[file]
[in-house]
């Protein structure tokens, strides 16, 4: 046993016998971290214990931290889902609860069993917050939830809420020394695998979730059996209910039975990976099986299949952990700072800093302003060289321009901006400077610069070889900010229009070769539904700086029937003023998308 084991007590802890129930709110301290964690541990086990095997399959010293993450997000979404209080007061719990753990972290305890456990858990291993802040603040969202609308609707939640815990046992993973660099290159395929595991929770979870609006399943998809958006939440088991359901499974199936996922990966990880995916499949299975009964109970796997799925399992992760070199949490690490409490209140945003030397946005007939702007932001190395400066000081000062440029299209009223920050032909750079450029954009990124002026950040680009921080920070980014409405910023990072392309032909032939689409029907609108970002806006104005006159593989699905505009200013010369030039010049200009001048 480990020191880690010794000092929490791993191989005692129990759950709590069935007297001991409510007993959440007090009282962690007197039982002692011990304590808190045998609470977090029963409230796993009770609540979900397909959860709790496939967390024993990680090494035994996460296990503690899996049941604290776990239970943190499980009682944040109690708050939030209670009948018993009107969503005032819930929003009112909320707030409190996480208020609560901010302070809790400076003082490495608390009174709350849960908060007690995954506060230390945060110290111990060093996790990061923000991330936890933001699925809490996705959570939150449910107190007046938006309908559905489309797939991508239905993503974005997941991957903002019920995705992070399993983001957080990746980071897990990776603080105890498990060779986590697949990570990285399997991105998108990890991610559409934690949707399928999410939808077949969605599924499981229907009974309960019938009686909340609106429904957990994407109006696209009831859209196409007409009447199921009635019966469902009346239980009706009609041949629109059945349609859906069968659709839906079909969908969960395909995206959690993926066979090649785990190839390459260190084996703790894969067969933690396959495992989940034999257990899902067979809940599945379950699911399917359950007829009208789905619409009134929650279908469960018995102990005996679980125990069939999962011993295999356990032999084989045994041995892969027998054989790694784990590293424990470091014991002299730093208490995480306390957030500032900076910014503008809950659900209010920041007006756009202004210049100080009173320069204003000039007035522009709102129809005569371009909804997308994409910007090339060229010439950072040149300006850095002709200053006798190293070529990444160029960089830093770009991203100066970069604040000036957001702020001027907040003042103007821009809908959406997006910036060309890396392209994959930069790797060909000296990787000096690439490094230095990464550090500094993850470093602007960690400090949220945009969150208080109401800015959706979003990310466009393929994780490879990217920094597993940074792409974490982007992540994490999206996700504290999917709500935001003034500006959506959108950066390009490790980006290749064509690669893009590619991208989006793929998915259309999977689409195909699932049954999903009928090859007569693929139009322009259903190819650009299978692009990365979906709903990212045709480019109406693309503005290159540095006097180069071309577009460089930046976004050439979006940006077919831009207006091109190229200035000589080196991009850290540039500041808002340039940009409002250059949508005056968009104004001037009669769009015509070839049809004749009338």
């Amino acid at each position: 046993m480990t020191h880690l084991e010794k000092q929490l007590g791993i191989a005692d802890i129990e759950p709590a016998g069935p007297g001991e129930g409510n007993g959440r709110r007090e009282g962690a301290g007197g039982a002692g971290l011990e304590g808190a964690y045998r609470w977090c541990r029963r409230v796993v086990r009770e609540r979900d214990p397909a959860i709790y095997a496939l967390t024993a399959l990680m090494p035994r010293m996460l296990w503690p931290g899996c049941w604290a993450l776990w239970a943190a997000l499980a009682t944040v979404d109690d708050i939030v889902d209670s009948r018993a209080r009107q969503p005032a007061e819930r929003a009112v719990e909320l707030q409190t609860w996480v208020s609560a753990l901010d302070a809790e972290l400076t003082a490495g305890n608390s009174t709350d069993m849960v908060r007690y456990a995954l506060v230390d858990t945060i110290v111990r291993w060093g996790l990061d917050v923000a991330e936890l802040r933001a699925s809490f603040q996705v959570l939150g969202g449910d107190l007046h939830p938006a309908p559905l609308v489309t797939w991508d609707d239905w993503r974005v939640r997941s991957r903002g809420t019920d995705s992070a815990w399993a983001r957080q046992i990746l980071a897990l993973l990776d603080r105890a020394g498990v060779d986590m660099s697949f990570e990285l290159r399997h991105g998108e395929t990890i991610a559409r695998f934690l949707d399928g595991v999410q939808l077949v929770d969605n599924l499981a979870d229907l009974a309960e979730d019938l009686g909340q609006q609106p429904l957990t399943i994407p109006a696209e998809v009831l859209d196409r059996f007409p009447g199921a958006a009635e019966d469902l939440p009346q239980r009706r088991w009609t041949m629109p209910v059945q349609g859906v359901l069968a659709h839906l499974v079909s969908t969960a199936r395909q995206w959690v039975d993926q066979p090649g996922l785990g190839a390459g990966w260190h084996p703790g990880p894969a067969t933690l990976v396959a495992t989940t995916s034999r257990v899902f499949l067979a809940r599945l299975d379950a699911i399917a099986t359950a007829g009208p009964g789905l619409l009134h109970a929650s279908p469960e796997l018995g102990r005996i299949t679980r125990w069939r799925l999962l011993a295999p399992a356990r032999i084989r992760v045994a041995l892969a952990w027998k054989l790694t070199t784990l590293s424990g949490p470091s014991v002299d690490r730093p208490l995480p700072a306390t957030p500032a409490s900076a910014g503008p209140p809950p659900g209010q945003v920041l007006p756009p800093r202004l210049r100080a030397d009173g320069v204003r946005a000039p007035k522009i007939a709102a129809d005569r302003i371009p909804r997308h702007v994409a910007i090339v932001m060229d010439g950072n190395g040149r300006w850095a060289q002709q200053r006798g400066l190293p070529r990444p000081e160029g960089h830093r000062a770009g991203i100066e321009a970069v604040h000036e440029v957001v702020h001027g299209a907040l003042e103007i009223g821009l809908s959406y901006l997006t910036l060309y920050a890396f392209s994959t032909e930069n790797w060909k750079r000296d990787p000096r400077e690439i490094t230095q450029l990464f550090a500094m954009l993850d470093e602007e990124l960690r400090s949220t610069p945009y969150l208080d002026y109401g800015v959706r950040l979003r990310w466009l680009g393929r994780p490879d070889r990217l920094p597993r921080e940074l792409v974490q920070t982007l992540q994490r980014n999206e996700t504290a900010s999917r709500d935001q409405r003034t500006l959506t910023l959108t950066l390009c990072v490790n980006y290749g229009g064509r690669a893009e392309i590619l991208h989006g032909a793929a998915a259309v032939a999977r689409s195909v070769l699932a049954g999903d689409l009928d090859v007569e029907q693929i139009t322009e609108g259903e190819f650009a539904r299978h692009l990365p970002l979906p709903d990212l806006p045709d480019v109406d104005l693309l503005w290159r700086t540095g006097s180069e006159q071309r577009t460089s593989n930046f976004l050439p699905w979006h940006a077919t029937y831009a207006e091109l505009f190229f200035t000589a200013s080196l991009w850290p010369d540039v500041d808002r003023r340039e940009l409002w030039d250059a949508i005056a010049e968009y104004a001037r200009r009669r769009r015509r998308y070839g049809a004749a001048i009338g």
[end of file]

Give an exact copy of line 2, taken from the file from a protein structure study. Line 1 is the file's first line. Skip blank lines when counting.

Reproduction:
């Protein structure tokens, strides 16, 4: 046993016998971290214990931290889902609860069993917050939830809420020394695998979730059996209910039975990976099986299949952990700072800093302003060289321009901006400077610069070889900010229009070769539904700086029937003023998308 084991007590802890129930709110301290964690541990086990095997399959010293993450997000979404209080007061719990753990972290305890456990858990291993802040603040969202609308609707939640815990046992993973660099290159395929595991929770979870609006399943998809958006939440088991359901499974199936996922990966990880995916499949299975009964109970796997799925399992992760070199949490690490409490209140945003030397946005007939702007932001190395400066000081000062440029299209009223920050032909750079450029954009990124002026950040680009921080920070980014409405910023990072392309032909032939689409029907609108970002806006104005006159593989699905505009200013010369030039010049200009001048 480990020191880690010794000092929490791993191989005692129990759950709590069935007297001991409510007993959440007090009282962690007197039982002692011990304590808190045998609470977090029963409230796993009770609540979900397909959860709790496939967390024993990680090494035994996460296990503690899996049941604290776990239970943190499980009682944040109690708050939030209670009948018993009107969503005032819930929003009112909320707030409190996480208020609560901010302070809790400076003082490495608390009174709350849960908060007690995954506060230390945060110290111990060093996790990061923000991330936890933001699925809490996705959570939150449910107190007046938006309908559905489309797939991508239905993503974005997941991957903002019920995705992070399993983001957080990746980071897990990776603080105890498990060779986590697949990570990285399997991105998108990890991610559409934690949707399928999410939808077949969605599924499981229907009974309960019938009686909340609106429904957990994407109006696209009831859209196409007409009447199921009635019966469902009346239980009706009609041949629109059945349609859906069968659709839906079909969908969960395909995206959690993926066979090649785990190839390459260190084996703790894969067969933690396959495992989940034999257990899902067979809940599945379950699911399917359950007829009208789905619409009134929650279908469960018995102990005996679980125990069939999962011993295999356990032999084989045994041995892969027998054989790694784990590293424990470091014991002299730093208490995480306390957030500032900076910014503008809950659900209010920041007006756009202004210049100080009173320069204003000039007035522009709102129809005569371009909804997308994409910007090339060229010439950072040149300006850095002709200053006798190293070529990444160029960089830093770009991203100066970069604040000036957001702020001027907040003042103007821009809908959406997006910036060309890396392209994959930069790797060909000296990787000096690439490094230095990464550090500094993850470093602007960690400090949220945009969150208080109401800015959706979003990310466009393929994780490879990217920094597993940074792409974490982007992540994490999206996700504290999917709500935001003034500006959506959108950066390009490790980006290749064509690669893009590619991208989006793929998915259309999977689409195909699932049954999903009928090859007569693929139009322009259903190819650009299978692009990365979906709903990212045709480019109406693309503005290159540095006097180069071309577009460089930046976004050439979006940006077919831009207006091109190229200035000589080196991009850290540039500041808002340039940009409002250059949508005056968009104004001037009669769009015509070839049809004749009338």